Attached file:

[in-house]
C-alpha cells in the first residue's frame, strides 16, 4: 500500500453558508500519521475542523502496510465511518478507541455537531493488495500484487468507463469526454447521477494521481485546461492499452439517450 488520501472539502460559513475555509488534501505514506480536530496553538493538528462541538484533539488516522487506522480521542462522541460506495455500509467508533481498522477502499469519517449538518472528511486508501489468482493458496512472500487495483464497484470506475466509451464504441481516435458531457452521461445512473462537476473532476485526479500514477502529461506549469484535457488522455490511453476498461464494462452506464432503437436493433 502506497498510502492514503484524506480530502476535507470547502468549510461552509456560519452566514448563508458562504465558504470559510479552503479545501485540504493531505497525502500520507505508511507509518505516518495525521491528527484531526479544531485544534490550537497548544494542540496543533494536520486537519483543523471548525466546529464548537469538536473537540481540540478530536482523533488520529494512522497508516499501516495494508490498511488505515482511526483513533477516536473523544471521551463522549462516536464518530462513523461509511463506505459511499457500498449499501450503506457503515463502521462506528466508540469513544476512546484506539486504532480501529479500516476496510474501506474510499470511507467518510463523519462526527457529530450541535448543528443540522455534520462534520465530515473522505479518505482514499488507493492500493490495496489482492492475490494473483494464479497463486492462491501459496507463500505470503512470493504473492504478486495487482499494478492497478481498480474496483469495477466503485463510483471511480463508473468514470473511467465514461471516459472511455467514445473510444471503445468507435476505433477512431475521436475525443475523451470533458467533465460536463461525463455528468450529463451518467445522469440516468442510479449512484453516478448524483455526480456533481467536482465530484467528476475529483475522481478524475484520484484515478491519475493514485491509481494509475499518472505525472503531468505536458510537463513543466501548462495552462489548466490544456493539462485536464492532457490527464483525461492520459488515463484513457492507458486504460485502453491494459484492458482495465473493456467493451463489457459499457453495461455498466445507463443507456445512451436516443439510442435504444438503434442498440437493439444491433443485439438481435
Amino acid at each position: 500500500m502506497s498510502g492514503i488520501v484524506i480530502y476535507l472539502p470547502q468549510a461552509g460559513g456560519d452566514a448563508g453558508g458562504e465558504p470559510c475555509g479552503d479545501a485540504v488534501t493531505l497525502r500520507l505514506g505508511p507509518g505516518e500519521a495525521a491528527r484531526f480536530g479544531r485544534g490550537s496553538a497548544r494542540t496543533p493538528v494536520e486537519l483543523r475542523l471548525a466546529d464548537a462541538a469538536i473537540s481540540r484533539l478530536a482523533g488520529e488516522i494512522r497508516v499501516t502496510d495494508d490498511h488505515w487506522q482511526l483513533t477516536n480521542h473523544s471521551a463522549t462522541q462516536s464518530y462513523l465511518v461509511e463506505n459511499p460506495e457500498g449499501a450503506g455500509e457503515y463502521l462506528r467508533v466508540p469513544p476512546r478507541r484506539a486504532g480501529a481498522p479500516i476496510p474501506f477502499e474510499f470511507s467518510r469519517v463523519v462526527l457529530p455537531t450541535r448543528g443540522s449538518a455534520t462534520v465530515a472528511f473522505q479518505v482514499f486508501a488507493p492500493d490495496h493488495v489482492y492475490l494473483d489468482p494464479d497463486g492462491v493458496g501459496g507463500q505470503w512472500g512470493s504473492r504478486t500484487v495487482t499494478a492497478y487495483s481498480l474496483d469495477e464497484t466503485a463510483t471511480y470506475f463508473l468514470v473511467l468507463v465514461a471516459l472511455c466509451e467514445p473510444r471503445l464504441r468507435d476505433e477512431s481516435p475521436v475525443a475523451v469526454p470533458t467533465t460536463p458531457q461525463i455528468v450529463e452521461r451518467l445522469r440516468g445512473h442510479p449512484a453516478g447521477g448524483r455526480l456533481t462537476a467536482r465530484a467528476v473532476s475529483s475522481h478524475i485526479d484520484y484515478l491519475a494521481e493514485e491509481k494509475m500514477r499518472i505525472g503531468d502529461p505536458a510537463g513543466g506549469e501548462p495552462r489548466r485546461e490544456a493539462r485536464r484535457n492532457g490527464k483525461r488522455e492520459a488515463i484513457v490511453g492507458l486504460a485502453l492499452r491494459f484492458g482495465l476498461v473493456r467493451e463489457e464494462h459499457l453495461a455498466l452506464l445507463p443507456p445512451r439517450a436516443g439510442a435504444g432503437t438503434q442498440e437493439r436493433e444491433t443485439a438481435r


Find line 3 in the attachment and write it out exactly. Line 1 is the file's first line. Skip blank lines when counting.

Amino acid at each position: 500500500m502506497s498510502g492514503i488520501v484524506i480530502y476535507l472539502p470547502q468549510a461552509g460559513g456560519d452566514a448563508g453558508g458562504e465558504p470559510c475555509g479552503d479545501a485540504v488534501t493531505l497525502r500520507l505514506g505508511p507509518g505516518e500519521a495525521a491528527r484531526f480536530g479544531r485544534g490550537s496553538a497548544r494542540t496543533p493538528v494536520e486537519l483543523r475542523l471548525a466546529d464548537a462541538a469538536i473537540s481540540r484533539l478530536a482523533g488520529e488516522i494512522r497508516v499501516t502496510d495494508d490498511h488505515w487506522q482511526l483513533t477516536n480521542h473523544s471521551a463522549t462522541q462516536s464518530y462513523l465511518v461509511e463506505n459511499p460506495e457500498g449499501a450503506g455500509e457503515y463502521l462506528r467508533v466508540p469513544p476512546r478507541r484506539a486504532g480501529a481498522p479500516i476496510p474501506f477502499e474510499f470511507s467518510r469519517v463523519v462526527l457529530p455537531t450541535r448543528g443540522s449538518a455534520t462534520v465530515a472528511f473522505q479518505v482514499f486508501a488507493p492500493d490495496h493488495v489482492y492475490l494473483d489468482p494464479d497463486g492462491v493458496g501459496g507463500q505470503w512472500g512470493s504473492r504478486t500484487v495487482t499494478a492497478y487495483s481498480l474496483d469495477e464497484t466503485a463510483t471511480y470506475f463508473l468514470v473511467l468507463v465514461a471516459l472511455c466509451e467514445p473510444r471503445l464504441r468507435d476505433e477512431s481516435p475521436v475525443a475523451v469526454p470533458t467533465t460536463p458531457q461525463i455528468v450529463e452521461r451518467l445522469r440516468g445512473h442510479p449512484a453516478g447521477g448524483r455526480l456533481t462537476a467536482r465530484a467528476v473532476s475529483s475522481h478524475i485526479d484520484y484515478l491519475a494521481e493514485e491509481k494509475m500514477r499518472i505525472g503531468d502529461p505536458a510537463g513543466g506549469e501548462p495552462r489548466r485546461e490544456a493539462r485536464r484535457n492532457g490527464k483525461r488522455e492520459a488515463i484513457v490511453g492507458l486504460a485502453l492499452r491494459f484492458g482495465l476498461v473493456r467493451e463489457e464494462h459499457l453495461a455498466l452506464l445507463p443507456p445512451r439517450a436516443g439510442a435504444g432503437t438503434q442498440e437493439r436493433e444491433t443485439a438481435r